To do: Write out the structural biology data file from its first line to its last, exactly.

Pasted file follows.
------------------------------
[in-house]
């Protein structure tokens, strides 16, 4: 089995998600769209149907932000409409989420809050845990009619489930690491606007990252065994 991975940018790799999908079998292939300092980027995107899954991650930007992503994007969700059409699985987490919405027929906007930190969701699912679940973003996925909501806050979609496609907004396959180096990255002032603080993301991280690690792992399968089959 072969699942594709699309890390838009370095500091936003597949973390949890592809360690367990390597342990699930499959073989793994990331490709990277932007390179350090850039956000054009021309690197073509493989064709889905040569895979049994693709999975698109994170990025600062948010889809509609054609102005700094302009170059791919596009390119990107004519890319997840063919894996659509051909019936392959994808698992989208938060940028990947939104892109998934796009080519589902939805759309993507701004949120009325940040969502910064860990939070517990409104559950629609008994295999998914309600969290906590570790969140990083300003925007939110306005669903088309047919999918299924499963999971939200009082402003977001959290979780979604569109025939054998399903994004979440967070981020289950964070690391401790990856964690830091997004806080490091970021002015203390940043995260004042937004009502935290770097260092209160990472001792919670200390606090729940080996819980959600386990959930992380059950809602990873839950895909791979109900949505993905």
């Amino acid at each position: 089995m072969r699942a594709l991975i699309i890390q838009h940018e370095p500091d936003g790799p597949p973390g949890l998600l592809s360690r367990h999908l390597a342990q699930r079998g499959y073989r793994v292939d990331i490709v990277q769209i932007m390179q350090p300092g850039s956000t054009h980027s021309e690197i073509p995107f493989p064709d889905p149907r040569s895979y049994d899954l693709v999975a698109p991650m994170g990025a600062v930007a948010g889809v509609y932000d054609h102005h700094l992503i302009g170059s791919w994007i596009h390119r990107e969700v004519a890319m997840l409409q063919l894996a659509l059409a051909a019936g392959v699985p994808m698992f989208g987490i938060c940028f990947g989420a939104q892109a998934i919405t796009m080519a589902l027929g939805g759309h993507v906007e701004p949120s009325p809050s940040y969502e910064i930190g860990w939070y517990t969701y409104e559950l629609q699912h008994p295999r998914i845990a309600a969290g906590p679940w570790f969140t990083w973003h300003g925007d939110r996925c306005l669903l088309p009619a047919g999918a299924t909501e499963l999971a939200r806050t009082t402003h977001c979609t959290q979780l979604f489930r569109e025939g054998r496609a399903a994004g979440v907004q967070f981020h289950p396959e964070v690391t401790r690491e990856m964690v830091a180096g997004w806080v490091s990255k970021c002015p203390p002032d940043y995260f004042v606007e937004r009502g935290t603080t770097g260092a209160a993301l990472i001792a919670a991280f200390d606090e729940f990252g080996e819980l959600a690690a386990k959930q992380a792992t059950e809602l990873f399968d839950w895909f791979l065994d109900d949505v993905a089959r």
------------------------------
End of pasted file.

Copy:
[in-house]
């Protein structure tokens, strides 16, 4: 089995998600769209149907932000409409989420809050845990009619489930690491606007990252065994 991975940018790799999908079998292939300092980027995107899954991650930007992503994007969700059409699985987490919405027929906007930190969701699912679940973003996925909501806050979609496609907004396959180096990255002032603080993301991280690690792992399968089959 072969699942594709699309890390838009370095500091936003597949973390949890592809360690367990390597342990699930499959073989793994990331490709990277932007390179350090850039956000054009021309690197073509493989064709889905040569895979049994693709999975698109994170990025600062948010889809509609054609102005700094302009170059791919596009390119990107004519890319997840063919894996659509051909019936392959994808698992989208938060940028990947939104892109998934796009080519589902939805759309993507701004949120009325940040969502910064860990939070517990409104559950629609008994295999998914309600969290906590570790969140990083300003925007939110306005669903088309047919999918299924499963999971939200009082402003977001959290979780979604569109025939054998399903994004979440967070981020289950964070690391401790990856964690830091997004806080490091970021002015203390940043995260004042937004009502935290770097260092209160990472001792919670200390606090729940080996819980959600386990959930992380059950809602990873839950895909791979109900949505993905």
């Amino acid at each position: 089995m072969r699942a594709l991975i699309i890390q838009h940018e370095p500091d936003g790799p597949p973390g949890l998600l592809s360690r367990h999908l390597a342990q699930r079998g499959y073989r793994v292939d990331i490709v990277q769209i932007m390179q350090p300092g850039s956000t054009h980027s021309e690197i073509p995107f493989p064709d889905p149907r040569s895979y049994d899954l693709v999975a698109p991650m994170g990025a600062v930007a948010g889809v509609y932000d054609h102005h700094l992503i302009g170059s791919w994007i596009h390119r990107e969700v004519a890319m997840l409409q063919l894996a659509l059409a051909a019936g392959v699985p994808m698992f989208g987490i938060c940028f990947g989420a939104q892109a998934i919405t796009m080519a589902l027929g939805g759309h993507v906007e701004p949120s009325p809050s940040y969502e910064i930190g860990w939070y517990t969701y409104e559950l629609q699912h008994p295999r998914i845990a309600a969290g906590p679940w570790f969140t990083w973003h300003g925007d939110r996925c306005l669903l088309p009619a047919g999918a299924t909501e499963l999971a939200r806050t009082t402003h977001c979609t959290q979780l979604f489930r569109e025939g054998r496609a399903a994004g979440v907004q967070f981020h289950p396959e964070v690391t401790r690491e990856m964690v830091a180096g997004w806080v490091s990255k970021c002015p203390p002032d940043y995260f004042v606007e937004r009502g935290t603080t770097g260092a209160a993301l990472i001792a919670a991280f200390d606090e729940f990252g080996e819980l959600a690690a386990k959930q992380a792992t059950e809602l990873f399968d839950w895909f791979l065994d109900d949505v993905a089959r």